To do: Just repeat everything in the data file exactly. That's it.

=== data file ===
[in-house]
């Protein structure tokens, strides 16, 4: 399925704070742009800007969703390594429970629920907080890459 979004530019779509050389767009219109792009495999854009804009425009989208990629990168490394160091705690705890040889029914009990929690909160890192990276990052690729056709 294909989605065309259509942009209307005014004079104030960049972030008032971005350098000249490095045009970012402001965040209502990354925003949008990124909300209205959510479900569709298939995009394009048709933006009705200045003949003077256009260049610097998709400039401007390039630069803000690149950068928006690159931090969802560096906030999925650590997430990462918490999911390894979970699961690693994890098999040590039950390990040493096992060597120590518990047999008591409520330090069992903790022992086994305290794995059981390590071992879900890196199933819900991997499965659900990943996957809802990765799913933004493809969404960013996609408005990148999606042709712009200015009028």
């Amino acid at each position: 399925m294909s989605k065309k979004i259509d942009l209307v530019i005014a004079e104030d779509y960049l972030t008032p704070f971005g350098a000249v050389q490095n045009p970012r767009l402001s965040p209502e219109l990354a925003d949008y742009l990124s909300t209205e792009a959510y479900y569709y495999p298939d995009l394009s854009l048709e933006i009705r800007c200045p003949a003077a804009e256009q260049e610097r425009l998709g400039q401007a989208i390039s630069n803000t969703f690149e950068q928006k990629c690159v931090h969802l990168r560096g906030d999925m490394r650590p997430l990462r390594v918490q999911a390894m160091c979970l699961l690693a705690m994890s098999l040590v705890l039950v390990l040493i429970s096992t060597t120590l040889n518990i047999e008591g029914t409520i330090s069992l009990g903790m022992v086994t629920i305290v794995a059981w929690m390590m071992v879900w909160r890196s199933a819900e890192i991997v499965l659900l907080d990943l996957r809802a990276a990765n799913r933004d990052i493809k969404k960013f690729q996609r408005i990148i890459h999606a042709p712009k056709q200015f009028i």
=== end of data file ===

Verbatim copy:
[in-house]
């Protein structure tokens, strides 16, 4: 399925704070742009800007969703390594429970629920907080890459 979004530019779509050389767009219109792009495999854009804009425009989208990629990168490394160091705690705890040889029914009990929690909160890192990276990052690729056709 294909989605065309259509942009209307005014004079104030960049972030008032971005350098000249490095045009970012402001965040209502990354925003949008990124909300209205959510479900569709298939995009394009048709933006009705200045003949003077256009260049610097998709400039401007390039630069803000690149950068928006690159931090969802560096906030999925650590997430990462918490999911390894979970699961690693994890098999040590039950390990040493096992060597120590518990047999008591409520330090069992903790022992086994305290794995059981390590071992879900890196199933819900991997499965659900990943996957809802990765799913933004493809969404960013996609408005990148999606042709712009200015009028």
């Amino acid at each position: 399925m294909s989605k065309k979004i259509d942009l209307v530019i005014a004079e104030d779509y960049l972030t008032p704070f971005g350098a000249v050389q490095n045009p970012r767009l402001s965040p209502e219109l990354a925003d949008y742009l990124s909300t209205e792009a959510y479900y569709y495999p298939d995009l394009s854009l048709e933006i009705r800007c200045p003949a003077a804009e256009q260049e610097r425009l998709g400039q401007a989208i390039s630069n803000t969703f690149e950068q928006k990629c690159v931090h969802l990168r560096g906030d999925m490394r650590p997430l990462r390594v918490q999911a390894m160091c979970l699961l690693a705690m994890s098999l040590v705890l039950v390990l040493i429970s096992t060597t120590l040889n518990i047999e008591g029914t409520i330090s069992l009990g903790m022992v086994t629920i305290v794995a059981w929690m390590m071992v879900w909160r890196s199933a819900e890192i991997v499965l659900l907080d990943l996957r809802a990276a990765n799913r933004d990052i493809k969404k960013f690729q996609r408005i990148i890459h999606a042709p712009k056709q200015f009028i």